Mixed reactions on RBI Repo Rate & CRR hike from Industry Associations
Monetary Policy Measures Reflect Inflation Concerns: CII
Reacting to the increase in the repo rate and cash reserve ratio, CII stated that these are expected policy responses to inflation, though it may have been possible to await the lagged effects of the last round of monetary actions in June 2008 before taking these further steps. While there could be a concern on the impact of continuing monetary tightening on investment and growth, the RBI has made it clear that at the present juncture controlling inflation is its priority.
CII fully appreciates the dilemma that the government and RBI are faced with vis-a-is the need to contain high inflation and the need to drive growth, especially given the fact that a large part of the current inflationary pressures are due to global commodity prices whose impact it is difficult for the policy makers to control. CII welcomes the RBI's target of WPI inflation being around 7% by March 2009.
Concerns about sustaining growth in the environment of monetary tightening remain. Recent industrial growth numbers point to a moderation in the growth momentum. However, CII surveys have shown that industry's sentiment towards investment is still strong. Many sectors are operating at close to full capacity and are therefore planning capacity expansions. Such capacity expansions would fuel investment demand and keep the growth momentum strong.
Increase in interest rates could impact the investment momentum and corporate cash flows. The future trends in corporate profitability and execution of the investment pipeline would need to be monitored in this context.
CRR, repo rate hike could dampen the economic growth : ASSOCHAM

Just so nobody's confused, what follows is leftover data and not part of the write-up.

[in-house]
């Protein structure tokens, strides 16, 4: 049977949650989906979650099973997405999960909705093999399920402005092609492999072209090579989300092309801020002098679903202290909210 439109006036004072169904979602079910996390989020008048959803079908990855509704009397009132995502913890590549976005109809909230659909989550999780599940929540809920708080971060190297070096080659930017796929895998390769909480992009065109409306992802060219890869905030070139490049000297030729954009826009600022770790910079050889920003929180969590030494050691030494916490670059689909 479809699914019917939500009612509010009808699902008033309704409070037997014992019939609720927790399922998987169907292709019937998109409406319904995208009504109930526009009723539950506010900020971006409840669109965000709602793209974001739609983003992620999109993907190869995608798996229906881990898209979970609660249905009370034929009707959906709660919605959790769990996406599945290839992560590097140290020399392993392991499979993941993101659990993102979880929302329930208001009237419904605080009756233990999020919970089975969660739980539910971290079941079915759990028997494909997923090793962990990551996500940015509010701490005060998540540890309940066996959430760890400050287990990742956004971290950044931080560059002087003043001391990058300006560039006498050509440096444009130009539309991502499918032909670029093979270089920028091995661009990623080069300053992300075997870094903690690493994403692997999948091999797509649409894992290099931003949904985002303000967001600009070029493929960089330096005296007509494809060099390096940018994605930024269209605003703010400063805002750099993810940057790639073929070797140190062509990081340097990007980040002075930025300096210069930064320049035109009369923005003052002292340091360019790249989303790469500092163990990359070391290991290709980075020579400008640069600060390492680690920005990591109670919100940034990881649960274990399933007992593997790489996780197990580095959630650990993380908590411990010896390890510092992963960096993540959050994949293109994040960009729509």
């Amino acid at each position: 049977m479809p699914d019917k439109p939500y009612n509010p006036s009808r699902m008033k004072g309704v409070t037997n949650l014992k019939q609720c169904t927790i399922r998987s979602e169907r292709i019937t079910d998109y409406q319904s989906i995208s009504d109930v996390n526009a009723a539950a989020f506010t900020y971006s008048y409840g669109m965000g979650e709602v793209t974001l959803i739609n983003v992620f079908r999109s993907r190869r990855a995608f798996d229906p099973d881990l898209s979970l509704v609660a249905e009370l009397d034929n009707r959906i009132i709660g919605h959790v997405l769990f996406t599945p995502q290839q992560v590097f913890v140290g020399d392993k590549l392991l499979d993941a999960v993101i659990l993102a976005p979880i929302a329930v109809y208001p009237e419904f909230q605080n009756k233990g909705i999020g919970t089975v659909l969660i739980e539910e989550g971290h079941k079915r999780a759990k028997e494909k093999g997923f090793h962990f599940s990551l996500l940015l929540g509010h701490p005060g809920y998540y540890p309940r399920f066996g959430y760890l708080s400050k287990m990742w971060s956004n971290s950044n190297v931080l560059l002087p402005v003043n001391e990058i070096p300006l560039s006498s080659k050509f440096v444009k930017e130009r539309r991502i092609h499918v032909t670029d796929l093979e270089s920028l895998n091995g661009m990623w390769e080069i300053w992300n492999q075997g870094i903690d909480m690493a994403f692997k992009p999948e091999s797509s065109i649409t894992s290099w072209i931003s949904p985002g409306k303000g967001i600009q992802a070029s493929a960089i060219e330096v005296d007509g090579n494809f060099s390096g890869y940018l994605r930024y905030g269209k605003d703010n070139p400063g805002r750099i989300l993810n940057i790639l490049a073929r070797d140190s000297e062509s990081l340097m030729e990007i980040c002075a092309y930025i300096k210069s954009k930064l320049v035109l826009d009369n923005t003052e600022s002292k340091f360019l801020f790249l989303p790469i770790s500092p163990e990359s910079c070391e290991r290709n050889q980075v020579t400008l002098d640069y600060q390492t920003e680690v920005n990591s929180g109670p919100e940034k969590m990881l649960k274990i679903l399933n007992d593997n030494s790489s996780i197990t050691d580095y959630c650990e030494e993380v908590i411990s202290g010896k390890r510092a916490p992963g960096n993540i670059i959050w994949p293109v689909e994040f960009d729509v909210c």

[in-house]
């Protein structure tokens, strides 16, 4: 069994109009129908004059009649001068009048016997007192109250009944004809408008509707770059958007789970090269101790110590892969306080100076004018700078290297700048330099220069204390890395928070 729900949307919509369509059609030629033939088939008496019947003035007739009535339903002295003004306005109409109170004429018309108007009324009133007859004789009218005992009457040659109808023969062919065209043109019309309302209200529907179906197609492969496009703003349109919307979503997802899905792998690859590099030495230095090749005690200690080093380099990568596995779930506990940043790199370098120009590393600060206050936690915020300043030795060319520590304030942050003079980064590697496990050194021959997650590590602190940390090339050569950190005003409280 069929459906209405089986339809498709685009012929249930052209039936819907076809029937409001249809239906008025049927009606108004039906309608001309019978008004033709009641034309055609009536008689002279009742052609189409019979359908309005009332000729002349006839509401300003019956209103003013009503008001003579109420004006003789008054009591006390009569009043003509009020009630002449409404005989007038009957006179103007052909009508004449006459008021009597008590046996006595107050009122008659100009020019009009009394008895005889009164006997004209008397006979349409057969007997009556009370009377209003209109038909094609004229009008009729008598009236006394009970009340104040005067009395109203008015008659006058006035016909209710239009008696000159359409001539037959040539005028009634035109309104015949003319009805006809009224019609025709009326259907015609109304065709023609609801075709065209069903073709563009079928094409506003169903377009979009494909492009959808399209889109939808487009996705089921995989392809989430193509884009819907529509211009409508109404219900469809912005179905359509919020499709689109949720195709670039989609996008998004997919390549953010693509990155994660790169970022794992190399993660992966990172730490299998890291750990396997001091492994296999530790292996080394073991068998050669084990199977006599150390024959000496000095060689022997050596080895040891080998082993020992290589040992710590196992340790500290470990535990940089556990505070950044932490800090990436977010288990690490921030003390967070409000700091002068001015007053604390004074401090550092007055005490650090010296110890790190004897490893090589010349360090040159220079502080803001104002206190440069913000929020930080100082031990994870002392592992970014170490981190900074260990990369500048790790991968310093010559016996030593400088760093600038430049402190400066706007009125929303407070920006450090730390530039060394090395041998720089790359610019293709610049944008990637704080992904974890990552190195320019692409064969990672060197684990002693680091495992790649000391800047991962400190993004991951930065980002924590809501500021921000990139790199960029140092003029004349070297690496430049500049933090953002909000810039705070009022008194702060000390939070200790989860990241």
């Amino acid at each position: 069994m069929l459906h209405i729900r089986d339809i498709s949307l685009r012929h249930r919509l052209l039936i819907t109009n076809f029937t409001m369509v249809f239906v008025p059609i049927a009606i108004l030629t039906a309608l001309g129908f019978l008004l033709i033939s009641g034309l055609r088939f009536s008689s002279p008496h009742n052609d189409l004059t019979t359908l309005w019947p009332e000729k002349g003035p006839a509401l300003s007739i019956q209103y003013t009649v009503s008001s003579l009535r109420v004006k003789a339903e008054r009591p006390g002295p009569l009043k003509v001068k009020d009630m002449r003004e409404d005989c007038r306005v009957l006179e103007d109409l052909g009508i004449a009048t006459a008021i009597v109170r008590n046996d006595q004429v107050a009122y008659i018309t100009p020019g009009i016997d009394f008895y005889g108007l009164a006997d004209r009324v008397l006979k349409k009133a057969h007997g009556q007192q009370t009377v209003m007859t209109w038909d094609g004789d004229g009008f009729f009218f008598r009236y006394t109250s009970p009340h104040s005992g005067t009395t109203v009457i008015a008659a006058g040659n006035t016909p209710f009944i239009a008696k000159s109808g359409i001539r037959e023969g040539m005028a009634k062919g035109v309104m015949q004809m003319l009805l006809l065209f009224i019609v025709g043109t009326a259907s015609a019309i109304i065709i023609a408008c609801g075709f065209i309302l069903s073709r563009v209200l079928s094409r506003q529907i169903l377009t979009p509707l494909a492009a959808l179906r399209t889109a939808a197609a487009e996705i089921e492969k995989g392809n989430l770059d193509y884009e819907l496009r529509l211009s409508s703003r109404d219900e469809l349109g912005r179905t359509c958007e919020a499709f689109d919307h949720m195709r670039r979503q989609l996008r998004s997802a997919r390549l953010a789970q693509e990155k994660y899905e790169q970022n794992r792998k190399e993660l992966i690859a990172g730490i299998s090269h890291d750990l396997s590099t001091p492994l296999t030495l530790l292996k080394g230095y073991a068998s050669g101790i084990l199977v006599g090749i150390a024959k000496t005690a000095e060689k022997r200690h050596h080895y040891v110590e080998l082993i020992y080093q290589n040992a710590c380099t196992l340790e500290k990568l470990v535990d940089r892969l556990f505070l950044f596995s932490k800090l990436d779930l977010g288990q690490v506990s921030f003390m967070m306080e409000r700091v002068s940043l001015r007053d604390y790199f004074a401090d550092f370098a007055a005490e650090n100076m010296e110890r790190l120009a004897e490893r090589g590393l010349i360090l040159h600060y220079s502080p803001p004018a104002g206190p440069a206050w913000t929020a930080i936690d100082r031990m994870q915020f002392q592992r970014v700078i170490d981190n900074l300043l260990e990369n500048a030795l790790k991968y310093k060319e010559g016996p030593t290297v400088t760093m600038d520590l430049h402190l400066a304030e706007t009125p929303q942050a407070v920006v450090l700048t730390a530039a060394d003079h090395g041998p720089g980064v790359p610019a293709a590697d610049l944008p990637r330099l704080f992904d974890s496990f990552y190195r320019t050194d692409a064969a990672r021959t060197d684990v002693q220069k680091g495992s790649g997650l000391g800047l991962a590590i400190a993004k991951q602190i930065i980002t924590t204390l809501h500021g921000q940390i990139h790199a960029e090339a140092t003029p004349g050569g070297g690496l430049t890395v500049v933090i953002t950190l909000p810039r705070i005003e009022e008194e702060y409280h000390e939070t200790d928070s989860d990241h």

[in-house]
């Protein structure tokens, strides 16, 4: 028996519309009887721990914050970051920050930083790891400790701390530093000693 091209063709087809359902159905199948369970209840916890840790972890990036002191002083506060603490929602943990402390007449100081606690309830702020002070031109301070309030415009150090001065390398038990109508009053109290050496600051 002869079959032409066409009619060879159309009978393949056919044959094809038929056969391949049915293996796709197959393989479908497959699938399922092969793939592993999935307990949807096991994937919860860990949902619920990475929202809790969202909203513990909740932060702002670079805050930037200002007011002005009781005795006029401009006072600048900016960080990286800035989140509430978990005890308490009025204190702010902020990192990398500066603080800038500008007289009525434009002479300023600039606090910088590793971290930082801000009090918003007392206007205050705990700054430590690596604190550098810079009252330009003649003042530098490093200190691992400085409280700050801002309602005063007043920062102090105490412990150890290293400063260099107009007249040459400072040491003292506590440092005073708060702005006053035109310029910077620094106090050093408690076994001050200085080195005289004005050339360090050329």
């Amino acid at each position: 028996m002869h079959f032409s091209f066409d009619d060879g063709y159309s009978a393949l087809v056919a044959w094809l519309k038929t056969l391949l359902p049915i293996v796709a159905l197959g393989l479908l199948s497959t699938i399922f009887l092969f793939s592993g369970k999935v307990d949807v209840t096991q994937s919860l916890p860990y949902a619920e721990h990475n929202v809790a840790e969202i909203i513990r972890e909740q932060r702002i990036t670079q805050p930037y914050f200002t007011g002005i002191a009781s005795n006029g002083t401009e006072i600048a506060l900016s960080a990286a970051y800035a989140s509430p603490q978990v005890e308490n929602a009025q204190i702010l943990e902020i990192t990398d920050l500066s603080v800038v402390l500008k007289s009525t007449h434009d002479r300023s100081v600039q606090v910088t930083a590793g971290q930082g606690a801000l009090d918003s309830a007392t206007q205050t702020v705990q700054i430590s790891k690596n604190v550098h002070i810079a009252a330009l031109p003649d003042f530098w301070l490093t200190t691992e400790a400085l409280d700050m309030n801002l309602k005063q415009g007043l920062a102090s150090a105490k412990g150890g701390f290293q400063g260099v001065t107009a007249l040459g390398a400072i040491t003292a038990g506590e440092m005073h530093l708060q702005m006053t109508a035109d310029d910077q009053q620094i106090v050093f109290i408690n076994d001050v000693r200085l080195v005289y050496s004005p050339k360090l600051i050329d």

The hike in the cash reserve ratio and repo rate by 25 basis points and 50 basis points respectively to combat the inflationary pressures could further underpin the slowdown in the economic growth.
Mr. Sajjan Jindal, President, ASSOCHAM, reacting on the hike in the interest rates said, “the tightening of the money supply may lead to a fall in the overall business confidence with companies postponing their investment plans in the time to come”.
With decline in the forex reserves recently, which has reduced the overall money supply in the system, a further hike in the interest rates could decelerate the situation further, further said Mr. Jindal.
As the current inflation is due to the supply crunch hitting globally, the hike in the policy rates may not be able to scale down the impact of rising prices. It is thus necessary to address to the supply side inefficiencies so as to bring down the rising prices to the Central Bank comfort zone.
Short-term costs but medium-term benefits, says Crisil
Full Text of First Quarter Review of RBI's Annual Policy Statement 2008-09
Highlights of First Quarter Review of its Annual Policy Statement 2007-08
Macroeconomic and Monetary Developments: First Quarter 2008-09
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